Meet the Team Interview: Bulcsú Hunyadi, Veronika Szontagh and Zsuzsa Kelen
Meet Bulcsú, Vera, and Zsuzsi, who work for Political Capital and lead Work Package 2 of the BOND project.
Firstly, tell us a bit about your organization
Political Capital, an independent policy research, analysis and consulting institute, aims to promote critical political thinking and an increased understanding of politics. It also aims to raise awareness about political issues that have an impact on citizen’s everyday life and contribute to and develop critical knowledge and evidence-based public discourse and policy-making. The institute’s main focus areas are disinformation and malign foreign (authoritarian) influence, conspiracy theories and fake news, radicalisation and extremism, the state of democracy, and Hungary’s foreign policy and efforts to build international political influence.
What is the motivation behind your organization getting involved in the BOND project?
Stereotypes, prejudices and attitudes of society towards minority groups have been a key focus of Political Capital’s work for a long time. As the radicalisation and extremism programme of the institute primarily deals with issues and topics related to the far right, several research papers have already been published, and projects have been done focusing on antisemitism and antigypsyism. Thus, getting involved in the BOND project, on the one hand, fits well with the profile and interest of the institute. On the other hand, working with great partners for such an important cause is always motivating. We believe it is important to implement projects in Hungary that fight against prejudices, stand up for the rights of vulnerable minority groups, and foster dialogue.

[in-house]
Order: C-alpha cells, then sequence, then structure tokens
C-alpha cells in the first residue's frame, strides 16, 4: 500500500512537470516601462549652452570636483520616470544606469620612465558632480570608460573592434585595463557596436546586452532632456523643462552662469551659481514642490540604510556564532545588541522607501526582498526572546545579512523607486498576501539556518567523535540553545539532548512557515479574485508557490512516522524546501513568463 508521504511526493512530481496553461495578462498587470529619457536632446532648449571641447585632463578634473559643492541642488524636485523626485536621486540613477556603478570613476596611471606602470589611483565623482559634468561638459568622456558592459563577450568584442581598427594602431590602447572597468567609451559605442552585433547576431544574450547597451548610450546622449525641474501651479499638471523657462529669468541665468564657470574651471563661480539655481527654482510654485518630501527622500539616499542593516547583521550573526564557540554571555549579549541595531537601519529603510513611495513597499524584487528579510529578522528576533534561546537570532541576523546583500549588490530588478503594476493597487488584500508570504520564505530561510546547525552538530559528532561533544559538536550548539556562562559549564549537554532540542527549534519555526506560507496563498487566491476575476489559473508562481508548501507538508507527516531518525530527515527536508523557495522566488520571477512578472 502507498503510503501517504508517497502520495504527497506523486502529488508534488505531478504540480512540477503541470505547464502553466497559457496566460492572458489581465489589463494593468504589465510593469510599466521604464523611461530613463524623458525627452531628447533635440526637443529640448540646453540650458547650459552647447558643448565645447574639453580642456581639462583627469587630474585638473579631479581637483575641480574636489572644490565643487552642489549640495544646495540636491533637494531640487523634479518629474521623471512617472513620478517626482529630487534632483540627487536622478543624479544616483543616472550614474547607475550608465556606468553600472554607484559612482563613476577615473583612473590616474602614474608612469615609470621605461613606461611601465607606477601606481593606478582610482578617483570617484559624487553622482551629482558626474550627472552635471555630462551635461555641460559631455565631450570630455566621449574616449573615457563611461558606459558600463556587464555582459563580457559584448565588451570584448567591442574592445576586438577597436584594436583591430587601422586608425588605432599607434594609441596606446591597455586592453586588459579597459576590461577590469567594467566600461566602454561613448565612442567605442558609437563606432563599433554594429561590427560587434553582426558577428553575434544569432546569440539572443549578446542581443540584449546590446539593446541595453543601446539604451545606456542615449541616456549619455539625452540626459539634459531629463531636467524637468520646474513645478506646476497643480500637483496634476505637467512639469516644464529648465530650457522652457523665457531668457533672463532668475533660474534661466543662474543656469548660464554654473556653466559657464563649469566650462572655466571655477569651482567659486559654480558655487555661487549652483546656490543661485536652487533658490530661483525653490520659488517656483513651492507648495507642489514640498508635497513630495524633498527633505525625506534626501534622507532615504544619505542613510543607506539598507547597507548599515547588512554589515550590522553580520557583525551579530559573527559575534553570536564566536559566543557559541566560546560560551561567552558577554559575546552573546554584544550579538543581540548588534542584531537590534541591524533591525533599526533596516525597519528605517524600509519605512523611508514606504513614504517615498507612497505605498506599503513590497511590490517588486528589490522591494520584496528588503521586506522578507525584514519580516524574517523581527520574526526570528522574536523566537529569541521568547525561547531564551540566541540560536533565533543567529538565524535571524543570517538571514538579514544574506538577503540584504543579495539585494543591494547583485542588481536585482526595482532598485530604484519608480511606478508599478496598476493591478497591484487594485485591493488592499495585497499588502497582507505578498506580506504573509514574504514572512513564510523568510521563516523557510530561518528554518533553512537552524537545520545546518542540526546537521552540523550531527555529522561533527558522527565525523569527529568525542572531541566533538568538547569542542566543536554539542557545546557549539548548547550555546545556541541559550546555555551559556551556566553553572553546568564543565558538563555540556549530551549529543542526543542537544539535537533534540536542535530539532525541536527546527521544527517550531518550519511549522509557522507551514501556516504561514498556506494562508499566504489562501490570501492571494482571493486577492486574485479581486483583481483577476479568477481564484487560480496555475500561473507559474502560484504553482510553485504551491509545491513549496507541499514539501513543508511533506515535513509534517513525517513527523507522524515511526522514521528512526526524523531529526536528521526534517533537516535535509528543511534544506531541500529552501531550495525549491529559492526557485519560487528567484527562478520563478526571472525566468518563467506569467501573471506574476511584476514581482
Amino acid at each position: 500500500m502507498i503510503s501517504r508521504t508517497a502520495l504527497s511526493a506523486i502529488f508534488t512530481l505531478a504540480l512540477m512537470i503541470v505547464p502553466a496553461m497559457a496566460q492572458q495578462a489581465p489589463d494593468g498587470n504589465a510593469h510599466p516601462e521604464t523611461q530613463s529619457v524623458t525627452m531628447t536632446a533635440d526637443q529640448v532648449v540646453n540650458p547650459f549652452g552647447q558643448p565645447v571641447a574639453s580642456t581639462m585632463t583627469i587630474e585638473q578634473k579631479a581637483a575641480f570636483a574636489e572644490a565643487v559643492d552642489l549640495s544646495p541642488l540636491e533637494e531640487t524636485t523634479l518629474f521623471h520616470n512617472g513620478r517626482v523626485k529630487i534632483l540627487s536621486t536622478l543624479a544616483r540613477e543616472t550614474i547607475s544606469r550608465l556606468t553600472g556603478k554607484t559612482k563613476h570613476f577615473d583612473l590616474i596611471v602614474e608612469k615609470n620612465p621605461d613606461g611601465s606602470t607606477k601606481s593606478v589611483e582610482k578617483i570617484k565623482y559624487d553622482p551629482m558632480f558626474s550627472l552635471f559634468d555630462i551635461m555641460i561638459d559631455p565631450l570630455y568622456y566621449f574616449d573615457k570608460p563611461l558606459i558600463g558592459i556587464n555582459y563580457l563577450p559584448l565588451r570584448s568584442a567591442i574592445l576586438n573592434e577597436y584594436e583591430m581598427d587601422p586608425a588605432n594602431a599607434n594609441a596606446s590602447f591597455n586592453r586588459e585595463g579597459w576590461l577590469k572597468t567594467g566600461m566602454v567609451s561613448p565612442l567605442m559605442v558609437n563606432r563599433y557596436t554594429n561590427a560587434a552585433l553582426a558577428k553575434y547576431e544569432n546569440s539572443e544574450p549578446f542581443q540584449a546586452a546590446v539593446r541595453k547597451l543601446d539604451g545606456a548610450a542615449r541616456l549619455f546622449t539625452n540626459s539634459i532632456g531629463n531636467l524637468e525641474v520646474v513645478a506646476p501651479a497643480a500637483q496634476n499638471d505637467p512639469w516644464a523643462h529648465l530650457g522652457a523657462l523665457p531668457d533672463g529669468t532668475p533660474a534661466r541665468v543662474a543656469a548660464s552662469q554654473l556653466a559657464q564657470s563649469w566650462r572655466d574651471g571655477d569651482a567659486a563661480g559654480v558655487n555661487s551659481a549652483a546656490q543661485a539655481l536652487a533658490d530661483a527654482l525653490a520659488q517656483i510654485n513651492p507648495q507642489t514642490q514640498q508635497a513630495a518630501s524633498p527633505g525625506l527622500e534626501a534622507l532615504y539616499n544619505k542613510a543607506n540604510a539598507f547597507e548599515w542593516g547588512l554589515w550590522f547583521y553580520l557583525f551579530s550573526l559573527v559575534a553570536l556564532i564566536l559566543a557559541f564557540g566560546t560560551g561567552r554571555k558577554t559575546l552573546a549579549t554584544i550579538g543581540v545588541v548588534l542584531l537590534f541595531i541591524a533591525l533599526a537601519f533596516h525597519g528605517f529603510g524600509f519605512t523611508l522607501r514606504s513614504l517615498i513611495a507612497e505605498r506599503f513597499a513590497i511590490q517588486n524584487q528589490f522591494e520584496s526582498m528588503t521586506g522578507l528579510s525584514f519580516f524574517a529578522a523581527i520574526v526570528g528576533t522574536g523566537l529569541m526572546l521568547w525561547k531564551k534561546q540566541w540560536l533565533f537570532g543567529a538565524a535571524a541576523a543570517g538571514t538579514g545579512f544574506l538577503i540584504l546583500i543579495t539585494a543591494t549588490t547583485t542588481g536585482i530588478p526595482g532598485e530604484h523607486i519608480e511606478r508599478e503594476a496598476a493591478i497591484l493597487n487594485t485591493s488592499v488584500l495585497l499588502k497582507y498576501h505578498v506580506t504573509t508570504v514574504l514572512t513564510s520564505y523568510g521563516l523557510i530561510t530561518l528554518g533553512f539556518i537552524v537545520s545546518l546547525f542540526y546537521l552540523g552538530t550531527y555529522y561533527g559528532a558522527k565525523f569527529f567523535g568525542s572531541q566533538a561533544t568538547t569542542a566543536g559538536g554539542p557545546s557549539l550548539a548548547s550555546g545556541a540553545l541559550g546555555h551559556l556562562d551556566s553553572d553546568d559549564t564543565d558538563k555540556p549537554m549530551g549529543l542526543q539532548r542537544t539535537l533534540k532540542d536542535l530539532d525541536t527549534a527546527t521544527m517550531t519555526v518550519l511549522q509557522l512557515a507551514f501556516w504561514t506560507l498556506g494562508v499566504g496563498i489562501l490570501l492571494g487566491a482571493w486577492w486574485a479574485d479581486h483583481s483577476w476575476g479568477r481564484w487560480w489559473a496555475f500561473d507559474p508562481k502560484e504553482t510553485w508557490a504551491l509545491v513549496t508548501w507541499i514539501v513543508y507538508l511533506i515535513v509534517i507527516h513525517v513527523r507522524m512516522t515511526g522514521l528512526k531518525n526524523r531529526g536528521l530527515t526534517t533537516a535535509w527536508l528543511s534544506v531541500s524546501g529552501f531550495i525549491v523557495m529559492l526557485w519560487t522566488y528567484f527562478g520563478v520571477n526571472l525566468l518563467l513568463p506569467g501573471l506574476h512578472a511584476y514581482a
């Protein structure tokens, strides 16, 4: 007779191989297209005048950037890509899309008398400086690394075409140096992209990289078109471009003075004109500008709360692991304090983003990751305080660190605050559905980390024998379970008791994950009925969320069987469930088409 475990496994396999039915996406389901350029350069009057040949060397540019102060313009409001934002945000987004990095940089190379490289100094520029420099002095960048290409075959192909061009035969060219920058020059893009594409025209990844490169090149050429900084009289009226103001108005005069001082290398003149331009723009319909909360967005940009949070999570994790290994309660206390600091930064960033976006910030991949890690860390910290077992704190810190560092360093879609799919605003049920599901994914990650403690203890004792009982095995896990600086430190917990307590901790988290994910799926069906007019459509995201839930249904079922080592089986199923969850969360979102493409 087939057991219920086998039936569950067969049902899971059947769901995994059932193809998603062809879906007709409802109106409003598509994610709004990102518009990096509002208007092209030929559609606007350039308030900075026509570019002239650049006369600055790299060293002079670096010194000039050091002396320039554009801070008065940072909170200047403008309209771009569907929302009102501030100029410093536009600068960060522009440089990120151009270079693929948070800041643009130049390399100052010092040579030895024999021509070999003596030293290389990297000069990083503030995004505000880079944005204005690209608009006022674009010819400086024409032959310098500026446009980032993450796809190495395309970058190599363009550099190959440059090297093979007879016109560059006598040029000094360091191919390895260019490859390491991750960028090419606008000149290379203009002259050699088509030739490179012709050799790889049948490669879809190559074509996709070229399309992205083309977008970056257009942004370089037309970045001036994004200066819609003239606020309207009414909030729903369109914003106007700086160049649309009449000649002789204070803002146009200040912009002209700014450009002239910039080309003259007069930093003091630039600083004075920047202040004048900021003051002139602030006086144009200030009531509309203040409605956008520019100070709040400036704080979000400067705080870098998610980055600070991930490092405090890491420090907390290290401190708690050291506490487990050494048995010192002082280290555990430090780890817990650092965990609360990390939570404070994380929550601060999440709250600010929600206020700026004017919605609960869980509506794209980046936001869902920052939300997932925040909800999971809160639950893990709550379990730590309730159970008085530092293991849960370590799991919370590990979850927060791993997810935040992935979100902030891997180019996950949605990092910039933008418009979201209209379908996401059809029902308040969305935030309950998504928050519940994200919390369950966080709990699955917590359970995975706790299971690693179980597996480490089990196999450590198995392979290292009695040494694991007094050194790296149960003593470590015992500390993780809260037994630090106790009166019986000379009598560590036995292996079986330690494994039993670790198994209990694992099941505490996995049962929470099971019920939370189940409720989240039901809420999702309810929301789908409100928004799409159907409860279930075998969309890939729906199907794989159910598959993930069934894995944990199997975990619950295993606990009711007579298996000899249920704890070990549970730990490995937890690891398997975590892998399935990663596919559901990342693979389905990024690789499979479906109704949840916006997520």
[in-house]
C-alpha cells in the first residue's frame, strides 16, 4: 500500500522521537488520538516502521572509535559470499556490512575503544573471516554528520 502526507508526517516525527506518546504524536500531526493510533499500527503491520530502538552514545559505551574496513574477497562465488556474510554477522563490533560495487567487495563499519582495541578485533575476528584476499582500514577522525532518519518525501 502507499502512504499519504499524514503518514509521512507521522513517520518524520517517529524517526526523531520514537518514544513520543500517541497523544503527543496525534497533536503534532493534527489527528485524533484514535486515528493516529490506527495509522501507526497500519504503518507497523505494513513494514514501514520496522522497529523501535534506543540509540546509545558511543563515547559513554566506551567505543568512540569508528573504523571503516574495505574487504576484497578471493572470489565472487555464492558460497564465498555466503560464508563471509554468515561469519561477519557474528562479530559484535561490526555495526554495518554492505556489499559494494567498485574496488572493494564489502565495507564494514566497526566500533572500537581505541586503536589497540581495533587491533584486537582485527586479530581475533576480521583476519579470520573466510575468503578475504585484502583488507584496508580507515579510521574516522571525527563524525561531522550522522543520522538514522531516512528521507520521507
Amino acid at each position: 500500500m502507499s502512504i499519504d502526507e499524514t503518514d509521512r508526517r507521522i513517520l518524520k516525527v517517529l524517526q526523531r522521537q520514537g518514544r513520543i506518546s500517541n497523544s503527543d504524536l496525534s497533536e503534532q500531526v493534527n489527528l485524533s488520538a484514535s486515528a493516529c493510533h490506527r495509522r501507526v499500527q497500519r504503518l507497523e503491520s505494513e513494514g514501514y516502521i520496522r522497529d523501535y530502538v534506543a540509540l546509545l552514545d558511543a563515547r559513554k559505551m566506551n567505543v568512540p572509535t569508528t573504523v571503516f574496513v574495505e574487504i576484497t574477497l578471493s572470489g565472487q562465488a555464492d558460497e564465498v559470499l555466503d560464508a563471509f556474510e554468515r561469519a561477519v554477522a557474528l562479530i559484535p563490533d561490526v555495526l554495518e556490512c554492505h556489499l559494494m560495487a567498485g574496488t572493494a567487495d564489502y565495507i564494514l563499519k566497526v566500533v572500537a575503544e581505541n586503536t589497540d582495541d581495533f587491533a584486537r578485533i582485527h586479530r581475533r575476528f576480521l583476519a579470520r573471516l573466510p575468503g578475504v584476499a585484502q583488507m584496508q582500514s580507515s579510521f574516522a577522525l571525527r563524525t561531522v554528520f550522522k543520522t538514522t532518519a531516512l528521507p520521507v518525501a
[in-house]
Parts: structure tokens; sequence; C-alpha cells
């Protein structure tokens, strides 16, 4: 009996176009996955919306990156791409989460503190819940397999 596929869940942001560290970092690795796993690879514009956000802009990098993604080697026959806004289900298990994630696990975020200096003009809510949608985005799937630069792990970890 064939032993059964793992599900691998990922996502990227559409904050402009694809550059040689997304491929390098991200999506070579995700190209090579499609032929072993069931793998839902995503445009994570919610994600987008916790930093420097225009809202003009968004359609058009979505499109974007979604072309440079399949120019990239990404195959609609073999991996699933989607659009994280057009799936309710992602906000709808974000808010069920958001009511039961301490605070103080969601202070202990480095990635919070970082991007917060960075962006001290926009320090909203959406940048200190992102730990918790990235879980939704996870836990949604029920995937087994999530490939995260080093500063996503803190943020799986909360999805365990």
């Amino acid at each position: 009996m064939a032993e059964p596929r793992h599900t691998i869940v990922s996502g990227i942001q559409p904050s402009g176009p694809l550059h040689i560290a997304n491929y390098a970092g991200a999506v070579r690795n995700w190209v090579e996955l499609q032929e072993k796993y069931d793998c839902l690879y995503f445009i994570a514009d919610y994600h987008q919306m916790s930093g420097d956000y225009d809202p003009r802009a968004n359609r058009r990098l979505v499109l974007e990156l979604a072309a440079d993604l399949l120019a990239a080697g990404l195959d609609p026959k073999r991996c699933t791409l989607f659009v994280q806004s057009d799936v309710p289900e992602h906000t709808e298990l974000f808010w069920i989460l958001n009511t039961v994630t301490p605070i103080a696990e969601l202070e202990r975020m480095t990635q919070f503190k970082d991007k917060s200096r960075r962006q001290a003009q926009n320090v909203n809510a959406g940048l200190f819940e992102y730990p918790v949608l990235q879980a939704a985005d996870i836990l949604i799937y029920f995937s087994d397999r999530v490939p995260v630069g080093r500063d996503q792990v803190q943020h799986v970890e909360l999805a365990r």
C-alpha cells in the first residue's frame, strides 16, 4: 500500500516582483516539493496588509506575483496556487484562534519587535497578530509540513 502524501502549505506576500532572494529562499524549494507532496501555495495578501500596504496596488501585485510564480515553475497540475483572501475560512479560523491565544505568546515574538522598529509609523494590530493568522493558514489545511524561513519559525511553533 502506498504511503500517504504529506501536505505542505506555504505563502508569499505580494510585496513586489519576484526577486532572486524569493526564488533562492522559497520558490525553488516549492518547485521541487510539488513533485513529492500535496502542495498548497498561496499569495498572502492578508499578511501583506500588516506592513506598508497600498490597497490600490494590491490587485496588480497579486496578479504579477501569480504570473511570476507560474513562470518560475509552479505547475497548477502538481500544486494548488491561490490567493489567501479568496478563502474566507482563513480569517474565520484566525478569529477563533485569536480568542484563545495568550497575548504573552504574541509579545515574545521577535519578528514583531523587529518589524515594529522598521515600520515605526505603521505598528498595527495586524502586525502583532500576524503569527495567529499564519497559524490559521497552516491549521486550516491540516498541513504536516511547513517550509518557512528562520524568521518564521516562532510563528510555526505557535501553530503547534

How is BOND different from other projects that are facilitating interfaith and intercultural dialogue?
BOND puts a special emphasis on education and involving youth in its activities. Hence, it also channels their experiences into interfaith and intercultural dialogue sessions and contributes to a deeper understanding among future generations.
What do you hope to achieve through the project?
Our main goal is to increase awareness about antisemitism and other forms of group-focused enmity among young people and to work with them to combat, reduce and prevent these phenomena, and to bring different religious and ethnic communities closer to each other.
What do you see is the greatest challenge for fostering understanding and tolerance between different religious communities?
The greatest challenge in Hungary is the limited scale of effective practices in this field. However, as many different religious communities are already cooperating on a local level, we are optimistic in this regard.
What do you personally find most interesting about the BOND project?
It is always interesting to work with international partners, and doing comparative research in several countries gives and produces a broader overview and knowledge on the related issues.